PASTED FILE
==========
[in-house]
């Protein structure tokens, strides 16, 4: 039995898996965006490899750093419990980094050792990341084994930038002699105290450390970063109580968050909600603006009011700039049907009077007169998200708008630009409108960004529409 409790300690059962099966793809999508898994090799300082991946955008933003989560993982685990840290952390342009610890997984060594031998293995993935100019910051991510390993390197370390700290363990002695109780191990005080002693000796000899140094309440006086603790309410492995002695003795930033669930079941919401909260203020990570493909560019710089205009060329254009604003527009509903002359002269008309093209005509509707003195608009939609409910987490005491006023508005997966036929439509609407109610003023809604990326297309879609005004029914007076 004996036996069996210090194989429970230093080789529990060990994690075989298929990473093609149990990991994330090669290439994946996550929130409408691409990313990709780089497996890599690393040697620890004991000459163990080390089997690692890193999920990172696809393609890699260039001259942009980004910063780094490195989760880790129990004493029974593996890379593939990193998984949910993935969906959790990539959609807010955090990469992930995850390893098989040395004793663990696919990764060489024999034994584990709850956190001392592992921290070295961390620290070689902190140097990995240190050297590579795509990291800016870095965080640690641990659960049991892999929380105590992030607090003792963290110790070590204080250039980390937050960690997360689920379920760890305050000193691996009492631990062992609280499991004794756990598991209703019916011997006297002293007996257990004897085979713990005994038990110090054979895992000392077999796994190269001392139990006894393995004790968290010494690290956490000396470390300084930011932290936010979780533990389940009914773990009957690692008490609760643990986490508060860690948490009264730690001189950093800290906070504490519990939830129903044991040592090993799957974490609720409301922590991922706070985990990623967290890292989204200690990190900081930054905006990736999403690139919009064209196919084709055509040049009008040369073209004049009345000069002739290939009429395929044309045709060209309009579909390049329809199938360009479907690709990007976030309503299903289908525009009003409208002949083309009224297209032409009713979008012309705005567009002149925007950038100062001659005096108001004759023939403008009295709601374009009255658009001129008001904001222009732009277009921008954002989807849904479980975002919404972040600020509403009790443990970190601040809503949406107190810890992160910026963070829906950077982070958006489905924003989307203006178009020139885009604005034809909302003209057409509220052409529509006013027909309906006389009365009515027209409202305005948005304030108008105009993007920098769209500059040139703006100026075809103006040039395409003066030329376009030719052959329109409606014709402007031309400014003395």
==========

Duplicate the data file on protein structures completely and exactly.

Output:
[in-house]
């Protein structure tokens, strides 16, 4: 039995898996965006490899750093419990980094050792990341084994930038002699105290450390970063109580968050909600603006009011700039049907009077007169998200708008630009409108960004529409 409790300690059962099966793809999508898994090799300082991946955008933003989560993982685990840290952390342009610890997984060594031998293995993935100019910051991510390993390197370390700290363990002695109780191990005080002693000796000899140094309440006086603790309410492995002695003795930033669930079941919401909260203020990570493909560019710089205009060329254009604003527009509903002359002269008309093209005509509707003195608009939609409910987490005491006023508005997966036929439509609407109610003023809604990326297309879609005004029914007076 004996036996069996210090194989429970230093080789529990060990994690075989298929990473093609149990990991994330090669290439994946996550929130409408691409990313990709780089497996890599690393040697620890004991000459163990080390089997690692890193999920990172696809393609890699260039001259942009980004910063780094490195989760880790129990004493029974593996890379593939990193998984949910993935969906959790990539959609807010955090990469992930995850390893098989040395004793663990696919990764060489024999034994584990709850956190001392592992921290070295961390620290070689902190140097990995240190050297590579795509990291800016870095965080640690641990659960049991892999929380105590992030607090003792963290110790070590204080250039980390937050960690997360689920379920760890305050000193691996009492631990062992609280499991004794756990598991209703019916011997006297002293007996257990004897085979713990005994038990110090054979895992000392077999796994190269001392139990006894393995004790968290010494690290956490000396470390300084930011932290936010979780533990389940009914773990009957690692008490609760643990986490508060860690948490009264730690001189950093800290906070504490519990939830129903044991040592090993799957974490609720409301922590991922706070985990990623967290890292989204200690990190900081930054905006990736999403690139919009064209196919084709055509040049009008040369073209004049009345000069002739290939009429395929044309045709060209309009579909390049329809199938360009479907690709990007976030309503299903289908525009009003409208002949083309009224297209032409009713979008012309705005567009002149925007950038100062001659005096108001004759023939403008009295709601374009009255658009001129008001904001222009732009277009921008954002989807849904479980975002919404972040600020509403009790443990970190601040809503949406107190810890992160910026963070829906950077982070958006489905924003989307203006178009020139885009604005034809909302003209057409509220052409529509006013027909309906006389009365009515027209409202305005948005304030108008105009993007920098769209500059040139703006100026075809103006040039395409003066030329376009030719052959329109409606014709402007031309400014003395």